The Salute to Dickerson Boatbuilders Dinner is at 6 p.m. at the Tred Avon Yacht Club. Commodore Bill Toth has promised a memorable evening with a look into the historic Dickerson era, including a review of Dickerson Boatbuilders history and a discussion with the boatbuilders and their relatives, accompanied by good food and fellowship. For additional information contact the Rendezvous Program Committee at 757-333-1641 or firstname.lastname@example.org.
12th annual Summer Sailstice — Celebrating sailing wherever you sail
June 23, 2012
Summer Sailstice is a global holiday celebrating sailing. It’s held annually on the weekend closest to the summer solstice, the longest sailing days of the year. By signing up for free, sailors become eligible to win fabulous prizes, sailing charters, Hobie kayaks, winch handles, sailing gear from West Marine, and numerous other prizes available to all sailors signed up and sailing on Summer Sailstice. For more information, contact John Arndt, email@example.com, 415-412-6961, or check the website, <http://www.summersailstice.com>.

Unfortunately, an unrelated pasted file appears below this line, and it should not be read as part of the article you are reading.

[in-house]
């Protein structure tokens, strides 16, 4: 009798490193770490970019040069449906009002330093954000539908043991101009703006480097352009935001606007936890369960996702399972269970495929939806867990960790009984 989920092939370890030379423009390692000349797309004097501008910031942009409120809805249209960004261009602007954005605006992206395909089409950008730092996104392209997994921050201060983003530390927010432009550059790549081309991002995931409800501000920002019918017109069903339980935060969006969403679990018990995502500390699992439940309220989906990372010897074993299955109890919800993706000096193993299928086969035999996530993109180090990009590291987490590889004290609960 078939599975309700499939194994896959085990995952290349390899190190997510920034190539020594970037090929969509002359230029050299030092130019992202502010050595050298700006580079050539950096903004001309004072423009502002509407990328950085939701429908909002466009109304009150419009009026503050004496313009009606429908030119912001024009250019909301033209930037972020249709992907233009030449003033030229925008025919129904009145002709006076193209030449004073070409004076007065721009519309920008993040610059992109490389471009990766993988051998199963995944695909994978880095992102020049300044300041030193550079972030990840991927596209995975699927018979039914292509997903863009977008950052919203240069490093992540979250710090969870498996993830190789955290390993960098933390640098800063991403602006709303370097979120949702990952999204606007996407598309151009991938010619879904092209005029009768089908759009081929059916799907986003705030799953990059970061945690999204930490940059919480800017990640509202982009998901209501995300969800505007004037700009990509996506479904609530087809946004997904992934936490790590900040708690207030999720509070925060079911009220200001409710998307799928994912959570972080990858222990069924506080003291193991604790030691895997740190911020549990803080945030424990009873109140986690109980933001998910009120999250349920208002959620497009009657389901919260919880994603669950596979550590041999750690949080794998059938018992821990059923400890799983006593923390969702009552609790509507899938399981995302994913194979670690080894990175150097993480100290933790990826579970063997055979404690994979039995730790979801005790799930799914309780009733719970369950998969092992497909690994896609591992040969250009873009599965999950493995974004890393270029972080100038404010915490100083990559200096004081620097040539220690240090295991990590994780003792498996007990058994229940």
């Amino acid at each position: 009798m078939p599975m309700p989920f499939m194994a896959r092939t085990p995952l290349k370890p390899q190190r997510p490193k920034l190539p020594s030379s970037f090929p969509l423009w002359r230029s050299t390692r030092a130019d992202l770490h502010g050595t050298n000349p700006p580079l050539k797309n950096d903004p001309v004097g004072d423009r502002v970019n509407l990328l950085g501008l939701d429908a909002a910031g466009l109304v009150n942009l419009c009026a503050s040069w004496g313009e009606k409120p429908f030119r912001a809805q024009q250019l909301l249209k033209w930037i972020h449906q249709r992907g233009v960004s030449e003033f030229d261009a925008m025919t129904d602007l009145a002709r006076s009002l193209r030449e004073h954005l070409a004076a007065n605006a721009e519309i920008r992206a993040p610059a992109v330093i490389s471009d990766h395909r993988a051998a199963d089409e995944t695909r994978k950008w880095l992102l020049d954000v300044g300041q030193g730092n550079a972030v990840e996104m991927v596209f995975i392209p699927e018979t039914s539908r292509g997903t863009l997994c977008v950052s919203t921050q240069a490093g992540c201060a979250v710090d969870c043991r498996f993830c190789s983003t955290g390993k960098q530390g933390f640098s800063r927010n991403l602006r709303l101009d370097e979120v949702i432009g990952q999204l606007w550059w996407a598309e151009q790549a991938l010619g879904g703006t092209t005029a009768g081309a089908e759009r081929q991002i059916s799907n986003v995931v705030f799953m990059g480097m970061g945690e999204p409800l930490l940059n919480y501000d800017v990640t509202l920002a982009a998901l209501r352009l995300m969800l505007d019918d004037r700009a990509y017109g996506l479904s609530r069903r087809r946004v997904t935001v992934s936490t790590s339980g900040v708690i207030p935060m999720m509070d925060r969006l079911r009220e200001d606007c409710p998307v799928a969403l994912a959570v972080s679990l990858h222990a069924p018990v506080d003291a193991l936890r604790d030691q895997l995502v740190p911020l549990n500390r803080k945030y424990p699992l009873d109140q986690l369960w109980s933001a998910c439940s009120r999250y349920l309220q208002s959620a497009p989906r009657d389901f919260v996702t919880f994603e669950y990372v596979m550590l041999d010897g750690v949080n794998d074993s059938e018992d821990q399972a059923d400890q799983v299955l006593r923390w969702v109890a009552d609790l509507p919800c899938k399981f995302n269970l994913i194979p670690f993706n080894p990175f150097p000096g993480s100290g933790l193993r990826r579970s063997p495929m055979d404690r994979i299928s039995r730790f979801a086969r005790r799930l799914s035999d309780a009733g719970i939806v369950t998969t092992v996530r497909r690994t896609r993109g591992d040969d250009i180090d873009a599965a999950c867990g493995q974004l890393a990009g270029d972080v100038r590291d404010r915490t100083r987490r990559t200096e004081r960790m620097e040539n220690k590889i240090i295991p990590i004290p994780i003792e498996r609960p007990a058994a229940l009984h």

Pacific Northwest Albin Vega Rendezvous
July 13-14, 2012
Thetis Island, British Columbia
This year’s Rendezvous is being held at Telegraph Harbour Marina onThetis Island in the Canadian Gulf Islands, located at 48°58.950'N, 123°40.217'W, on Friday, July 13 and Saturday, July 14.
This informal and relaxed event is not limited to Albin Vegas; all can attend, with or without boat. Please contact the marina, 800-246-6011, for reservation and rate information and Peter@SinTacha.com for additional information about the Rendezvous.
Penobscot Bay Rendezvous
August 16-19, 2012
Rockland, Thomaston, and Camden, Maine
Register now for the Second Annual Penobscot Bay Rendezvous, Maine’s newest sailing and power event presented by Wayfarer Marine and Lyman-Morse Boatbuilding. Super-yachts to classics to performance racers, daysailers, and powerboats of all vintages, are invited to enter. The Penobscot Bay Rendezvous is a celebration of boating and boatbuilding. Featuring daily races for sailboats and a Poker Run and Photo Pursuit for powerboats, the participants will have access to both Wayfarer Marine and Lyman-Morse Boatbuilding and will be hosted each night at a different venue. Lobster bakes, barbeques, dancing, and fireworks are all a part of the ticket. Go to <http://www.penobscotbayrendezvous.com>for more information.